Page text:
Presented at the Mandel Public Library of West Palm Beach
By Rick Zullo
Sessions – Fall 2017
Oct. 23 – Website Set Up and Design Basics
Oct. 30 – Blog Writing and Content Marketing
Nov. 6 – Social Media and Email Marketing
Nov. 13 – Connecting All the Dots
*All classes are from 6 – 8 p.m. in the Third Floor “Clematis Room,” just next to the auditorium.
Here is my quick checklist that you can use as a step-by-step road map to take you from no Internet presence to a simple but robust platform that will serve as your content marketing hub.
The Ultimate WordPress Checklist
23 simple steps to get a robust website up and running. Building a website is not difficult, but if you've never done it, the task might seem overwhelming. Here is everything you need to know in one easy to follow list.
West Palm Beach Blogging and Social Media
I have created this page as a resource related to the material that we’ll cover in class, with added content and links to supplement the lectures. It will be updated from time to time, as needed, so please check back often.
Please feel free to leave your comments and questions below.
Also, join our Facebook Group for a more interactive “group” discussion.
OK, let’s get started!
For domain names, I’ve always used GoDaddy, mostly because they.ve been around the longest and occasionally have great price offers. But I do NOT recommend them for hosting.
For hosting, I LOVE SiteGround because their service is reliable and their customer support is prompt and efficient. And their prices are just as low as anybody’s. As a bonus, if you already have a site on a different platform, they will take care of the transfer process for free.
The class slides are included below. And hopefully you were in class to watch my live demonstration of how to set up your WordPress site.
If not, check out SiteGround’s video tutorial for an even better walk-through.
Click on the image to download a PDF version of our class slides from Week 1:
We then got into the details of website design with a focus on maximizing the user experience, and always remembering that the web is increasingly mobile, nowadays approaching 2/3 of all webpage views.
I’m not a professional designer, so I “cheat” by using a suite of premium themes called Thrive that make it quick and easy to create nice-looking webpages from templates. They also integrate most of the plugins that you need into the themes, which makes for a “cleaner,” faster site. The package includes a visual editor with TONS of pre-made templates that you can easily customize to make into something 100% original. *Important* This a fully customizable WordPress platform and NOT one of those third-party platforms (Wix, SquareSpace, Weebly, etc).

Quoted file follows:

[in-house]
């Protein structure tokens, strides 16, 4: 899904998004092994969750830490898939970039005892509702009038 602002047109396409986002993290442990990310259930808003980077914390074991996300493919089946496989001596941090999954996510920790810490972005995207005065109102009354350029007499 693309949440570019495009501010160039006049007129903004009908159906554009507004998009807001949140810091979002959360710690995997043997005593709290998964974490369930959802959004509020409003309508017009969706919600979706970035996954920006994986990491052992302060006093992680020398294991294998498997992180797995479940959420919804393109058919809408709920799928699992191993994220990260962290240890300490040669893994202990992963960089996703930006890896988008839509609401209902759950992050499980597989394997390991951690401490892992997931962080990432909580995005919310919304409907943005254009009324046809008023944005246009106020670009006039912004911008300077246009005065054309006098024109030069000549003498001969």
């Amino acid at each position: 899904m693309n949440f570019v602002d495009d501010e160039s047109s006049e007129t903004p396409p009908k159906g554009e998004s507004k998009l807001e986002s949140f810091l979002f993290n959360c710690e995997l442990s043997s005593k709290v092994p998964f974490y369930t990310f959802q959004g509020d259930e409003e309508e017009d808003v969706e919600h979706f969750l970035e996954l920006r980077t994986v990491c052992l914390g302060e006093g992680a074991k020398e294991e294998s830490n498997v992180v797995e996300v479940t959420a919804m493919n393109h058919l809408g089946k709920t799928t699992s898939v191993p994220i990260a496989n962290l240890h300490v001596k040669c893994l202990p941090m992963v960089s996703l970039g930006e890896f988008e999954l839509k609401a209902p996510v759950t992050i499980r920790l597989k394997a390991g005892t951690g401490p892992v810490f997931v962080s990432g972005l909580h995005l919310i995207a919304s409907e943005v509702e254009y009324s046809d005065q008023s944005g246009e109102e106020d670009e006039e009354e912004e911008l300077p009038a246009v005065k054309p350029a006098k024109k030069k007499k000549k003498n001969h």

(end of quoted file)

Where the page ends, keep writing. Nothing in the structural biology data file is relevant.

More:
This is consistent with my desire for simplicity, as I then talked about the various elements of website design and how they affect the user experience (UX). The mantra is “don’t make your audience think about what you’re offering.” Don’t force them to figure things out, and certainly don’t make them feel stupid if they can’t. When you’ve simplified everything as much as possible, go back and simplify it one more time.
I also tried to emphasize that when designing a site, always be thinking about what your reader wants, and not your personal/business agenda. At least not in a visible way.
Next we discussed content, with an emphasis on sharp, engaging written words. Everybody gets excited about images and videos and the next “hot” platform. But nothing will ever replace the well-crafted copy that will entice and entertain your audience. There simply is no replacement.
Click on the image to download a PDF version of our class slides from Week 2:
During Week 3, we started talking about how to actually USE your website/blog as a hub for your content marketing efforts. We mentioned the “loop of engagement,” and traditional sales funnels.
Note that I use “sales” as the most basic example of how a website is used for content marketing. But the principal is the same whether or not your actually “selling” something, trying to increase attendance at an event, getting more support for your charity or civic cause, or just sharing your thoughts with the world. If you don’t do a bit of “selling,” nobody will EVER read, or even find, your website content.
Click on the image to download a PDF version of our class slides from Week 3:
For the final class we try to pull it all together and see the whole picture; the whole audience “journey” from first contact on social media, to well-written blog posts, to opt-in offers, to engagement via email autoresponders (or automation).
Each part of cycle is important, but by far the most important thing is that they are all delivering a cohesive message. Every Tweet, blog post, Facebook ad, email, etc. has a purpose. Random content with no thought to an overall strategy simply wastes time. I hope I’ve made this point very clear throughout the class.
Click on the image to download a PDF version of our class slides from Week 4:
I hope you enjoyed the class. See you again in the spring!